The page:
Baltimore County Executive Kevin Kamenetz (D) announced Monday that he is running for governor, bringing a long résumé in local government and state politics to a crowded Democratic primary race.
Kamenetz, who declared his candidacy in front of about 100 people outside a county building in Towson, has been an outspoken critic of Gov. Larry Hogan (R), ripping the GOP leader for his opposition to a 2017 bill that would have limited police cooperation with immigration enforcement efforts and Hogan's veto of a measure to require businesses with at least 15 employees to provide paid sick leave.
“I am the best Democrat in this race to take on Larry Hogan and take back the state from the likes of Donald Trump and [U.S. Attorney General] Jeff Sessions,” he said Monday.
Kamenetz, 59, is finishing his second term as executive, after 16 years on the County Council. The lifelong Baltimore County resident was a member of the Democratic State Central Committee for 12 years and serves as president of the Maryland Association of Counties.
This year, he directed Baltimore County police not to participate in efforts to identify undocumented immigrants among college students, and he signed an order barring county law enforcement from inquiring about immigration status or holding detainees past their release dates on behalf of federal deportation authorities unless the agents have presented a judicial warrant.
Prince George's County Executive Rushern L. Baker III, former NAACP president Ben Jealous, state Sen. Richard S. Madaleno Jr. (Montgomery), entrepreneur Alec Ross, Baltimore attorney and former University System of Maryland Board of Regents chairJames L. Shea, and Krishanti Vignarajah, a onetime policy director for former first lady Michelle Obama, also are planning to compete in the June 2018 primary.
Policy consultant Maya Rockeymoore is weighing a bid for the Democratic nomination, as well. Former state attorney general Douglas F. Gansler, who also thought about running, said Monday that he has no plans to do so.
Kamenetz won reelection in 2014 with 56 percent of the vote, defeating Republican George Harman. But Hogan won 59 percent of the vote in Baltimore County that year, a key factor in his upset victory over Democratic nominee and then-lieutenant governor Anthony G. Brown.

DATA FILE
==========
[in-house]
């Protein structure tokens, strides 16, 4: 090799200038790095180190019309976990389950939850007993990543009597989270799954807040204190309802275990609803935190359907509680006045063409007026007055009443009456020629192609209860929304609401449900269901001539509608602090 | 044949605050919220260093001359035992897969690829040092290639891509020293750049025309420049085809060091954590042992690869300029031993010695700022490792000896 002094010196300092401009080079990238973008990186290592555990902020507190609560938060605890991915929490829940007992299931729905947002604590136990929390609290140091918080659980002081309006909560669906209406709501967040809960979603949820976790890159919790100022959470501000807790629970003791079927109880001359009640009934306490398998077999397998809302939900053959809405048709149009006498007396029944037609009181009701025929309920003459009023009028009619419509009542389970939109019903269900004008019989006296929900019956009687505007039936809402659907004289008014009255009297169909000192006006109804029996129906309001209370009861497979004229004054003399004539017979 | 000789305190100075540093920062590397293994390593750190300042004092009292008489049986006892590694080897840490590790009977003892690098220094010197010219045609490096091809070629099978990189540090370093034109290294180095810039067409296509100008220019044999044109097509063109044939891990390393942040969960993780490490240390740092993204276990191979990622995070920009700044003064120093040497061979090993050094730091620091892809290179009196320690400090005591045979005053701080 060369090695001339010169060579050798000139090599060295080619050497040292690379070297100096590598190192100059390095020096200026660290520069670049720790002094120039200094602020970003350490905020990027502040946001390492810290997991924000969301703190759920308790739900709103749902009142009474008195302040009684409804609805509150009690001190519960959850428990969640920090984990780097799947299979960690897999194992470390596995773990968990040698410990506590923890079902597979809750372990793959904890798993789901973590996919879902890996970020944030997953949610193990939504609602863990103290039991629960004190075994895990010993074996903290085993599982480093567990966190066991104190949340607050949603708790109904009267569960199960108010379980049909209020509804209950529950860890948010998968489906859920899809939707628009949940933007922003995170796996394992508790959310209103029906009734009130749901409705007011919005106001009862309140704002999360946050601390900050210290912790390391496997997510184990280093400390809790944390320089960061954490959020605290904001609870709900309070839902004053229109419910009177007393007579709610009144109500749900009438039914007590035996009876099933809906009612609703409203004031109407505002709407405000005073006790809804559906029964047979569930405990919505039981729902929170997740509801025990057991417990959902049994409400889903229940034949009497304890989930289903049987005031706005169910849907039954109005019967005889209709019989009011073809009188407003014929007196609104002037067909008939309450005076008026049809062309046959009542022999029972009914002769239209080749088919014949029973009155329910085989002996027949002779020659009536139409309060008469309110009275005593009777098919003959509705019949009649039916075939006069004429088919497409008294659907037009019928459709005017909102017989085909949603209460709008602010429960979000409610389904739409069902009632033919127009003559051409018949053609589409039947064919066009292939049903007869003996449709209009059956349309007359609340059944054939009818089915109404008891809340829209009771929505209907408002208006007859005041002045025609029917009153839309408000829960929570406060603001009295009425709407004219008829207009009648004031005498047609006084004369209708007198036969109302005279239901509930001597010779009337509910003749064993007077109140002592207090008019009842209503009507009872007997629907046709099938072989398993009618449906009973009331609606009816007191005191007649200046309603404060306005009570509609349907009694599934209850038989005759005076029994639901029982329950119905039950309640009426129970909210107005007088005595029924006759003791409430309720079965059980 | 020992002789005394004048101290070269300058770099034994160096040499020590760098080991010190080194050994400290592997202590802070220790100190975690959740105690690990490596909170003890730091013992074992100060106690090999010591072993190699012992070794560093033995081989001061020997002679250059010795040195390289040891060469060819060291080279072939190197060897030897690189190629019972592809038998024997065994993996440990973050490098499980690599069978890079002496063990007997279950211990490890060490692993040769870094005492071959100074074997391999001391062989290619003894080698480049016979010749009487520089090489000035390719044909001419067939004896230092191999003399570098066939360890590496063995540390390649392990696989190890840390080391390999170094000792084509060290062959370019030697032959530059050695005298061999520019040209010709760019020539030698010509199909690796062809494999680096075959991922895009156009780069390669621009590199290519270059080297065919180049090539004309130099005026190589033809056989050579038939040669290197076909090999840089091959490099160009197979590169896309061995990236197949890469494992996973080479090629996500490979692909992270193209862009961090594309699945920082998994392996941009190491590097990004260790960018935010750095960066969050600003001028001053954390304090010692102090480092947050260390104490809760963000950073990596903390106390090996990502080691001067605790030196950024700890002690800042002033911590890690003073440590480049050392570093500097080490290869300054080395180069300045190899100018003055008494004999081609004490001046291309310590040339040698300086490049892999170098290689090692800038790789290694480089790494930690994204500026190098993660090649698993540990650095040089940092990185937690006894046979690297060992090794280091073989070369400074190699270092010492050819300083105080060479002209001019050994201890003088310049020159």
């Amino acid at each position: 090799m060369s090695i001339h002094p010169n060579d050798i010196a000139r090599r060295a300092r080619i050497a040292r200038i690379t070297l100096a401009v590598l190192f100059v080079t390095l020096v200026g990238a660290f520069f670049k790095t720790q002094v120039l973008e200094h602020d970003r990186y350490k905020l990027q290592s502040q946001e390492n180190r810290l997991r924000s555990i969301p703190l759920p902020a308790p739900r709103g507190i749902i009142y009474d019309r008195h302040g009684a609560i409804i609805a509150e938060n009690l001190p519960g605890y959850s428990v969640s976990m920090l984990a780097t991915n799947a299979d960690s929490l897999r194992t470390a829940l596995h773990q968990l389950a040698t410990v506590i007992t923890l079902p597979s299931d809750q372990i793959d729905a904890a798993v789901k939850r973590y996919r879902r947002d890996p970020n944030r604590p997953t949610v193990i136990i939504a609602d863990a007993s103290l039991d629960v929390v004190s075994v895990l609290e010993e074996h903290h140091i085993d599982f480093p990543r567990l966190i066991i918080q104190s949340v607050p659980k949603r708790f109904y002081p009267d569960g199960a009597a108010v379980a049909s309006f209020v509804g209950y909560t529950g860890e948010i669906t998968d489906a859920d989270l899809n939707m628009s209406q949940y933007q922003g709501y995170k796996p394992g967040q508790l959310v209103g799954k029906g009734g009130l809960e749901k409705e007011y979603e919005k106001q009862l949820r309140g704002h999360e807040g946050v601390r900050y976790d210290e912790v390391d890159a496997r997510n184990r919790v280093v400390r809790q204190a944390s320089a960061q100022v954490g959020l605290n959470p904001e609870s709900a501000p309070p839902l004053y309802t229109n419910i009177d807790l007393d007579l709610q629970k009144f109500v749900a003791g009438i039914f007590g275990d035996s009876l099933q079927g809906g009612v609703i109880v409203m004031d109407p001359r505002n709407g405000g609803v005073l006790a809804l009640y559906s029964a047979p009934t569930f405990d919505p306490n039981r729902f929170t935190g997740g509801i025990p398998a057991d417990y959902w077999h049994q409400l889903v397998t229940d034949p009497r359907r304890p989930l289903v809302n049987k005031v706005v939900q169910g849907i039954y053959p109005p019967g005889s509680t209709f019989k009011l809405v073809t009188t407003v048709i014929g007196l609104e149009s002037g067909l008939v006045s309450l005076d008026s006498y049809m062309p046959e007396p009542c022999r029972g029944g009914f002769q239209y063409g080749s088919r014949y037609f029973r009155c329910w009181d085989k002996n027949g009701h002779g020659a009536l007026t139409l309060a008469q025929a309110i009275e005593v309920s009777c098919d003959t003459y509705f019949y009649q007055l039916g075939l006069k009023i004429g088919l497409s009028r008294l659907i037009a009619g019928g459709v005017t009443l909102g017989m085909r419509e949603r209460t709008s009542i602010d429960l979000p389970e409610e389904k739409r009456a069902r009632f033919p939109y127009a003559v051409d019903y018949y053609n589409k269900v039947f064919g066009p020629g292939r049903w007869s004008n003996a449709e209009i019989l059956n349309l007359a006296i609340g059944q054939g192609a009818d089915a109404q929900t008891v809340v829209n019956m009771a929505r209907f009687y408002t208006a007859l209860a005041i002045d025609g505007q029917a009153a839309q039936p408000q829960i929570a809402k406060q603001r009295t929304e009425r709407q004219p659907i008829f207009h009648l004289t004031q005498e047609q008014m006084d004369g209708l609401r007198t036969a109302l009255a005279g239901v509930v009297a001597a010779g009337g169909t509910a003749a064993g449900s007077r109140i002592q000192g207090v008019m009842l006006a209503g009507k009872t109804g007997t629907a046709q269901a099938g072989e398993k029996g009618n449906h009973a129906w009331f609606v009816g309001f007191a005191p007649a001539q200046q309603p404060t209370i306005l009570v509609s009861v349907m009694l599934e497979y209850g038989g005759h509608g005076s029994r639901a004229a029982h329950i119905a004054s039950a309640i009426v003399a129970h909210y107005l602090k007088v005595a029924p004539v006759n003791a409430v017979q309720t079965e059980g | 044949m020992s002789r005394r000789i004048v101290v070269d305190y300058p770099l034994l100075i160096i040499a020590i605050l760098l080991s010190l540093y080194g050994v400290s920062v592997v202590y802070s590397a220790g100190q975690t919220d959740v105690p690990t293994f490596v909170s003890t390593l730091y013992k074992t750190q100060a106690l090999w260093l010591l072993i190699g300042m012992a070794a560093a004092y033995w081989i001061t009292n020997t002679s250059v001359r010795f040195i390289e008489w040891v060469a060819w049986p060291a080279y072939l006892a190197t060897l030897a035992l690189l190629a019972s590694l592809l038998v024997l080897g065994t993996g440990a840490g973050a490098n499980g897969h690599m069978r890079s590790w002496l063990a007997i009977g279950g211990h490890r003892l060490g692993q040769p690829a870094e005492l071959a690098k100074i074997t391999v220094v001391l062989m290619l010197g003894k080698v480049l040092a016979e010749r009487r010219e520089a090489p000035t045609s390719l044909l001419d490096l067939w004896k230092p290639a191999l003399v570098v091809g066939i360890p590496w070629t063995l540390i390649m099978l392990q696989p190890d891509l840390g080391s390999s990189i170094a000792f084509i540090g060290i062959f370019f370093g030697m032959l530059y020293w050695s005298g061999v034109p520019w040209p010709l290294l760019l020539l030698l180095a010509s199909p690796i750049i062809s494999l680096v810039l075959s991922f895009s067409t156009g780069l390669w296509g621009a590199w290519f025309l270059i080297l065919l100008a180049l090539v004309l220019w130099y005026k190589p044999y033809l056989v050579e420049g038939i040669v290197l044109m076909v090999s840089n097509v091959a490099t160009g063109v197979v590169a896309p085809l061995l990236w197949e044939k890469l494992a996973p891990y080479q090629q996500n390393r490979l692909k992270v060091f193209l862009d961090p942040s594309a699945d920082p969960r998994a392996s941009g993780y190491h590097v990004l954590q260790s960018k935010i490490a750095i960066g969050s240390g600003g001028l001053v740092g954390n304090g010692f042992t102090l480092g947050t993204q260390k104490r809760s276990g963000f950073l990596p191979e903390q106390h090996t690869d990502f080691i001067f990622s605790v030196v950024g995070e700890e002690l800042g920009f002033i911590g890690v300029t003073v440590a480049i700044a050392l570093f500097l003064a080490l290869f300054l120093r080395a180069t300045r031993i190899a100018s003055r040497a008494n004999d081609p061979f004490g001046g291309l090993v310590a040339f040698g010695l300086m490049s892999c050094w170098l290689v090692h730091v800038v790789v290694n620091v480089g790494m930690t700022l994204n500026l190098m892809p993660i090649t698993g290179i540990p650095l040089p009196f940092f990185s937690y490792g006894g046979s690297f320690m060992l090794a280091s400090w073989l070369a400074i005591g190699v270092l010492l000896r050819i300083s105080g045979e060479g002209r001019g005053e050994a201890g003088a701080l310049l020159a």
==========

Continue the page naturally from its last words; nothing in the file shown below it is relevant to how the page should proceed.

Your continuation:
As county executive, Kamenetz helped launch a $1.3 billion initiative to renovate schools and build new ones. He also helped facilitate a deal to redevelop a shuttered steel mill into a site where large corporations plan to run logistics operations.
He said that as governor, he would improve the state’s educational system and fight for workers, including by pushing for a $15 minimum wage and expanding job-training programs.
Kamenetz has appeared to be laying the groundwork for a possible gubernatorial bid for more than a year, hosting a late-night party for Maryland Democrats at last summer’s Democratic National Convention and distributing a daily “Kamenetz Chronicle” newsletter to the state’s convention delegates and guests.
His campaign launch got a premature burst of attention Sunday, when The Washington Post reported that a top aide to Kamenetz had sent an email to county government employees, possibly in violation of state ethics rules, urging them to attend Monday’s announcement. Several government employees were at the event.
“For a county official to be promoting, through his county email, for county employees to come to a campaign event is a violation,” said Jennifer Bevan-Dangel, executive director of the good-government group Common Cause Maryland. “The presumption from that email would have been: Come as part of your job, which is another big red flag.”
Kamenetz did not take questions after Monday’s event. His campaign spokesman, Sean Naron, said Sunday that “any government employee, even those less familiar with political rules, should abide by them.”
At least eight state lawmakers attended Kamenetz’s announcement, including Del. Dan K. Morhaim and Sen. Shirley Nathan-Pulliam, both Baltimore County Democrats who said they have not decided whom to endorse for governor.
Morhaim said Kamenetz has “done a lot of good for Baltimore County,” adding that “there are a lot of good candidates.” Nathan-Pulliam said she won’t endorse anyone until next spring but is “proud of the work” the county executive has done.
Kamenetz had $1.6 million cash on hand for the 2018 election, according to his January campaign finance report. He and other candidates are not required to submit additional reports until 2018.
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